Teens who mostly read paper books are better readers, a recent study says.
Sorry to Kindle loyalists: people who read paper books tend to be more advanced readers, according to a recent study of the reading habits of thousands of teens around the world.
The study, conducted by the Organization for Economic Cooperation and Development, looked at the way teenagers in 30 countries scored on the 2018 Program for International Student Assessment (PISA) test and an accompanying survey, which 600,000 students worldwide take every three years. The test, which is administered in 80 countries, collects data on students’ skills in reading, math, and science.
Compared to students who said they “rarely or never” read books, students who mainly rely on screens to read scored 15 points higher, while readers of paper books scored 49 points higher, far outperforming them both. On average, 36 percent of students who took the test said they prefer paper books, and they scored higher than digital readers in almost every country, with the exception of Thailand and Indonesia.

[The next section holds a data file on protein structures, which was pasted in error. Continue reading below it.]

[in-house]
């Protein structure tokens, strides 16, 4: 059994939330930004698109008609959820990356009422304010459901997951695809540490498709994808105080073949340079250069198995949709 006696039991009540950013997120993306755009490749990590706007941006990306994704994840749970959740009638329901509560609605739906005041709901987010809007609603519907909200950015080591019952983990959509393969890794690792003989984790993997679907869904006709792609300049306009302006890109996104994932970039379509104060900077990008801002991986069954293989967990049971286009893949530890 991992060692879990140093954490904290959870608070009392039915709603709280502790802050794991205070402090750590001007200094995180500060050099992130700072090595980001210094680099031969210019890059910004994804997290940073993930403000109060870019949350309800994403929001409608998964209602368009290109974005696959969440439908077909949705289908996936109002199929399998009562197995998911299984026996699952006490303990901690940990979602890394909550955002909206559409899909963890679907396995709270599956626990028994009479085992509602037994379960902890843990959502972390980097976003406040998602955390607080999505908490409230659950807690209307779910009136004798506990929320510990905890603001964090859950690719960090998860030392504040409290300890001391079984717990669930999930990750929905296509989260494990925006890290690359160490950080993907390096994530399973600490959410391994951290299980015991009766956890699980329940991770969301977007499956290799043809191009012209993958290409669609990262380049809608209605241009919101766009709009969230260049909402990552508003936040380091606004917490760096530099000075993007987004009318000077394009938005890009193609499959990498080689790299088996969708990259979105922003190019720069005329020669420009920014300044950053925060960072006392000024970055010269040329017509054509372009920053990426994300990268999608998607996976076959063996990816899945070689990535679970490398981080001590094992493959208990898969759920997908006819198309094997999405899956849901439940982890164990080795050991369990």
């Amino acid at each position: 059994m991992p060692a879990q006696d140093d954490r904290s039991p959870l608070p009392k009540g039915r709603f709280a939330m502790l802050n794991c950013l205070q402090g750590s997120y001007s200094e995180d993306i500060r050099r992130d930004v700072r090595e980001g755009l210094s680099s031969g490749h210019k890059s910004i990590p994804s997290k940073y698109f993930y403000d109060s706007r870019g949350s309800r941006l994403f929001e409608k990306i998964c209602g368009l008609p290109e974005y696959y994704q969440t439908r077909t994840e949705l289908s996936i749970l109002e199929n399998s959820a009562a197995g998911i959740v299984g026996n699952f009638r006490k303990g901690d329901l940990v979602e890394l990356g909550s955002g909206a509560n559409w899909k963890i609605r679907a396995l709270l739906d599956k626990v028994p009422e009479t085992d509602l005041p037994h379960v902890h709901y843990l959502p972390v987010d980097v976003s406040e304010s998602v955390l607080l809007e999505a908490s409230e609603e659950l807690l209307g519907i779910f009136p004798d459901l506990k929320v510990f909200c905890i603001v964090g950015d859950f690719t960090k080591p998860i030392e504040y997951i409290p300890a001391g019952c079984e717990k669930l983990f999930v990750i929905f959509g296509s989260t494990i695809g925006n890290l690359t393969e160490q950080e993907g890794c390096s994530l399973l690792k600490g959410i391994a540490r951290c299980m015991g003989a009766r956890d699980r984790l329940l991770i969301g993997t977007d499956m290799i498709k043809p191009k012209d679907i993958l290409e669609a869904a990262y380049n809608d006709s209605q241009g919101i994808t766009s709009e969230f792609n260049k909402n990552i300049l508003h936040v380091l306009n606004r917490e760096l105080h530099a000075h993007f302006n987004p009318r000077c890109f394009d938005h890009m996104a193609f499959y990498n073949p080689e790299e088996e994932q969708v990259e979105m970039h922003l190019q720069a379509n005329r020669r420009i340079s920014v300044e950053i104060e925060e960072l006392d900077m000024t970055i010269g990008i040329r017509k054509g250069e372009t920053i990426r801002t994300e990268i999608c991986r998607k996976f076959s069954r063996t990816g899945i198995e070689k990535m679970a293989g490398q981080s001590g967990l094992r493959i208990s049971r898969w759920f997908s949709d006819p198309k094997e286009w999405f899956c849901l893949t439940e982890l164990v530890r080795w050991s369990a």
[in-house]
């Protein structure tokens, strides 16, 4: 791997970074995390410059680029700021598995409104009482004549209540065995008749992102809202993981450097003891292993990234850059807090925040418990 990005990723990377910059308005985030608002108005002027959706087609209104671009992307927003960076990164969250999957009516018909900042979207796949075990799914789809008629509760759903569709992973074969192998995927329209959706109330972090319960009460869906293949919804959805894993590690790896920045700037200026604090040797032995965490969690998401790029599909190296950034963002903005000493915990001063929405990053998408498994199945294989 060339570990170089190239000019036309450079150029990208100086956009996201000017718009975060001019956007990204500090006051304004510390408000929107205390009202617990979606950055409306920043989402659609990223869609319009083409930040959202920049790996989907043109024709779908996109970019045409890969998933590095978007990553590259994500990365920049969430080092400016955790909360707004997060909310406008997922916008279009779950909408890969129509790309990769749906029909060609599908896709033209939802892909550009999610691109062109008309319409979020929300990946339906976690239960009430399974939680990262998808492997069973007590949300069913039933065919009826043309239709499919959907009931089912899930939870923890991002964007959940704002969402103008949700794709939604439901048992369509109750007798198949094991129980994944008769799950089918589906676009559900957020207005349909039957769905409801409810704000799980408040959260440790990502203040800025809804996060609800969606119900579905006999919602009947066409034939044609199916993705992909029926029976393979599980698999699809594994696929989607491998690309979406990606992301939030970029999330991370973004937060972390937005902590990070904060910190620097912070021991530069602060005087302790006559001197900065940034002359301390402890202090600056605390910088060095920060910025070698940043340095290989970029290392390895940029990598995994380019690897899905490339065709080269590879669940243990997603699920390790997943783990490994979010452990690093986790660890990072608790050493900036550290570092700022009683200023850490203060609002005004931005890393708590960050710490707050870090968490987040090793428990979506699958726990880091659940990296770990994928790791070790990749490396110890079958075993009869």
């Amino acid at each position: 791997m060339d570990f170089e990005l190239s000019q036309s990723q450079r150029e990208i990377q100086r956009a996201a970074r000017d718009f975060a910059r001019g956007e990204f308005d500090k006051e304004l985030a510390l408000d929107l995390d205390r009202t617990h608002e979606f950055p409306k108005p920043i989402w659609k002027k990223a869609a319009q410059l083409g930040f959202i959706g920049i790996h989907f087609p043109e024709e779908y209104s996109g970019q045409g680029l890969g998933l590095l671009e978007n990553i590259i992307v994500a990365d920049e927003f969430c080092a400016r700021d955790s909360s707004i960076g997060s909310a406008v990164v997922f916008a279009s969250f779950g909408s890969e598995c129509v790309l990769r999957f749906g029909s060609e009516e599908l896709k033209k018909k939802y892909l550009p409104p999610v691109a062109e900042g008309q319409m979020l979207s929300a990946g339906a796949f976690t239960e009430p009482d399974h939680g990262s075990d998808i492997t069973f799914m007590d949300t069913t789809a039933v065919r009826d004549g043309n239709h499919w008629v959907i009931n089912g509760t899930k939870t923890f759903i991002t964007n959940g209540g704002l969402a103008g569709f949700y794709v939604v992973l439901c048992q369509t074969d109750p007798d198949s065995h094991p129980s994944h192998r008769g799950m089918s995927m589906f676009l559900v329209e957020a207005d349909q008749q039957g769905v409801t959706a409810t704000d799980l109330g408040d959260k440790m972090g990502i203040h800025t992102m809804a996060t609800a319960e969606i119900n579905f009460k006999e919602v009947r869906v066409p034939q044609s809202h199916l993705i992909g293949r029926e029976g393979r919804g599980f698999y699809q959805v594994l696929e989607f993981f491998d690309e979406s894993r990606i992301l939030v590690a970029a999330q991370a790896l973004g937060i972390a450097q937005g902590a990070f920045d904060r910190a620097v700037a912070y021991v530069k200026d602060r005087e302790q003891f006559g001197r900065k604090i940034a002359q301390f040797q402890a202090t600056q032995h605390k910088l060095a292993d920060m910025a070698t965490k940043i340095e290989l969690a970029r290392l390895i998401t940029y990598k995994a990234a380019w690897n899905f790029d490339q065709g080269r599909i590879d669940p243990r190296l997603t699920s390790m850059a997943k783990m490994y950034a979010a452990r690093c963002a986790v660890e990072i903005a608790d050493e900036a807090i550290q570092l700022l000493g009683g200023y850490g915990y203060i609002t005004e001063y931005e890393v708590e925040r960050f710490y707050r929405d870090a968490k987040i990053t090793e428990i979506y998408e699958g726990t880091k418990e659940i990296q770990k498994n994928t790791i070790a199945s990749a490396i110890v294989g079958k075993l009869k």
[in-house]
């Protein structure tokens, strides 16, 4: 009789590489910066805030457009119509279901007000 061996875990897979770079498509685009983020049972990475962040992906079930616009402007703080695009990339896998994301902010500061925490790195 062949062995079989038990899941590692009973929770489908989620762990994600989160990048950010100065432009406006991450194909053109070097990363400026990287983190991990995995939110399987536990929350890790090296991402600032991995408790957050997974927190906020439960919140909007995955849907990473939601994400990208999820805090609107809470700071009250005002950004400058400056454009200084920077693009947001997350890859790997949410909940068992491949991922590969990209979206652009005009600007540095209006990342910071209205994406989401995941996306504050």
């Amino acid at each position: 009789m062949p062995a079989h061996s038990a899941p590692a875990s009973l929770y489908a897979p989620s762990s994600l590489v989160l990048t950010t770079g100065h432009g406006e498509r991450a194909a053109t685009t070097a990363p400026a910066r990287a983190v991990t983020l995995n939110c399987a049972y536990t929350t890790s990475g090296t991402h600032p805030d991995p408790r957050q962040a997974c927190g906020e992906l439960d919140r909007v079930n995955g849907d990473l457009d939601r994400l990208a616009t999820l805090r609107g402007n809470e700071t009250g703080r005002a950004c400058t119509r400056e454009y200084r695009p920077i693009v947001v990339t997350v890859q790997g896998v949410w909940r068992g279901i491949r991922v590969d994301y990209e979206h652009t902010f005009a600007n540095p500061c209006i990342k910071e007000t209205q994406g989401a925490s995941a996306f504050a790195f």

The results also showed a couple of pretty discouraging trends, which Jill Barshay noted for The Hechinger Report:
The number of students who consider reading a “waste of time” jumped by more than 5 percentage points. Simultaneously, reading performance around the world, which had been slowly improving up until 2012, declined between 2012 and 2018. Across OECD countries that participated in both assessments, reading performance fell back to what it had been in 2006.
The takeaways here: keep reading on paper, if you can, and just keep reading, period!